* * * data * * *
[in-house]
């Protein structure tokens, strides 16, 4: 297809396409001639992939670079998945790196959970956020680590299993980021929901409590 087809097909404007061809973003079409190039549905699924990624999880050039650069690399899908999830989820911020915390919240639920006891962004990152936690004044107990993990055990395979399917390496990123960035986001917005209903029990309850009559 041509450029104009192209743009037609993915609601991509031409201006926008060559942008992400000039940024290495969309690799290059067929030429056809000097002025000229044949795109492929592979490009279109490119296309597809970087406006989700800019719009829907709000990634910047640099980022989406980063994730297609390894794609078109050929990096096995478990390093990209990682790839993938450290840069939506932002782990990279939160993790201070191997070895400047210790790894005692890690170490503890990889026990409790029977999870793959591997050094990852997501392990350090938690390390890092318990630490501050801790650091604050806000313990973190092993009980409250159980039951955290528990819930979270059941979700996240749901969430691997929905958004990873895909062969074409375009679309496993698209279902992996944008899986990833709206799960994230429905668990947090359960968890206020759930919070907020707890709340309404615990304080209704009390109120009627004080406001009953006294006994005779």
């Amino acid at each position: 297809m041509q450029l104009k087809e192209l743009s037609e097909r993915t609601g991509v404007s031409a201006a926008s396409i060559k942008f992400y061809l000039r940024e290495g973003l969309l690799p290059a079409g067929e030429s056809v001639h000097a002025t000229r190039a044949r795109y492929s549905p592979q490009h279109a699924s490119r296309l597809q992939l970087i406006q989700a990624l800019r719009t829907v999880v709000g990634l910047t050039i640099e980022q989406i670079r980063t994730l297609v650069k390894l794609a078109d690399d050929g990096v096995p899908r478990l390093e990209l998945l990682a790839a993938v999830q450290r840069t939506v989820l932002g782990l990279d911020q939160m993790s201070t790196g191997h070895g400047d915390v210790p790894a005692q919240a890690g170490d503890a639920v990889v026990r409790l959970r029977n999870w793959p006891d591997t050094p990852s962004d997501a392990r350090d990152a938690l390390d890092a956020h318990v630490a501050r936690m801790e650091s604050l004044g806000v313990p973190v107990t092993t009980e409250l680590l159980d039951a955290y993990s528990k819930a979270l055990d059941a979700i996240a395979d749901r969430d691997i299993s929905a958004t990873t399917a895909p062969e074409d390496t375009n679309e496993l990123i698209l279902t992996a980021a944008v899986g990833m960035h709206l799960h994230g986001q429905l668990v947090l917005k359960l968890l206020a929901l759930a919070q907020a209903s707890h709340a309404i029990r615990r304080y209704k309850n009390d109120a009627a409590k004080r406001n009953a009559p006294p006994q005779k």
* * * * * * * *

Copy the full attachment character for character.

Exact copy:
[in-house]
């Protein structure tokens, strides 16, 4: 297809396409001639992939670079998945790196959970956020680590299993980021929901409590 087809097909404007061809973003079409190039549905699924990624999880050039650069690399899908999830989820911020915390919240639920006891962004990152936690004044107990993990055990395979399917390496990123960035986001917005209903029990309850009559 041509450029104009192209743009037609993915609601991509031409201006926008060559942008992400000039940024290495969309690799290059067929030429056809000097002025000229044949795109492929592979490009279109490119296309597809970087406006989700800019719009829907709000990634910047640099980022989406980063994730297609390894794609078109050929990096096995478990390093990209990682790839993938450290840069939506932002782990990279939160993790201070191997070895400047210790790894005692890690170490503890990889026990409790029977999870793959591997050094990852997501392990350090938690390390890092318990630490501050801790650091604050806000313990973190092993009980409250159980039951955290528990819930979270059941979700996240749901969430691997929905958004990873895909062969074409375009679309496993698209279902992996944008899986990833709206799960994230429905668990947090359960968890206020759930919070907020707890709340309404615990304080209704009390109120009627004080406001009953006294006994005779």
């Amino acid at each position: 297809m041509q450029l104009k087809e192209l743009s037609e097909r993915t609601g991509v404007s031409a201006a926008s396409i060559k942008f992400y061809l000039r940024e290495g973003l969309l690799p290059a079409g067929e030429s056809v001639h000097a002025t000229r190039a044949r795109y492929s549905p592979q490009h279109a699924s490119r296309l597809q992939l970087i406006q989700a990624l800019r719009t829907v999880v709000g990634l910047t050039i640099e980022q989406i670079r980063t994730l297609v650069k390894l794609a078109d690399d050929g990096v096995p899908r478990l390093e990209l998945l990682a790839a993938v999830q450290r840069t939506v989820l932002g782990l990279d911020q939160m993790s201070t790196g191997h070895g400047d915390v210790p790894a005692q919240a890690g170490d503890a639920v990889v026990r409790l959970r029977n999870w793959p006891d591997t050094p990852s962004d997501a392990r350090d990152a938690l390390d890092a956020h318990v630490a501050r936690m801790e650091s604050l004044g806000v313990p973190v107990t092993t009980e409250l680590l159980d039951a955290y993990s528990k819930a979270l055990d059941a979700i996240a395979d749901r969430d691997i299993s929905a958004t990873t399917a895909p062969e074409d390496t375009n679309e496993l990123i698209l279902t992996a980021a944008v899986g990833m960035h709206l799960h994230g986001q429905l668990v947090l917005k359960l968890l206020a929901l759930a919070q907020a209903s707890h709340a309404i029990r615990r304080y209704k309850n009390d109120a009627a409590k004080r406001n009953a009559p006294p006994q005779k």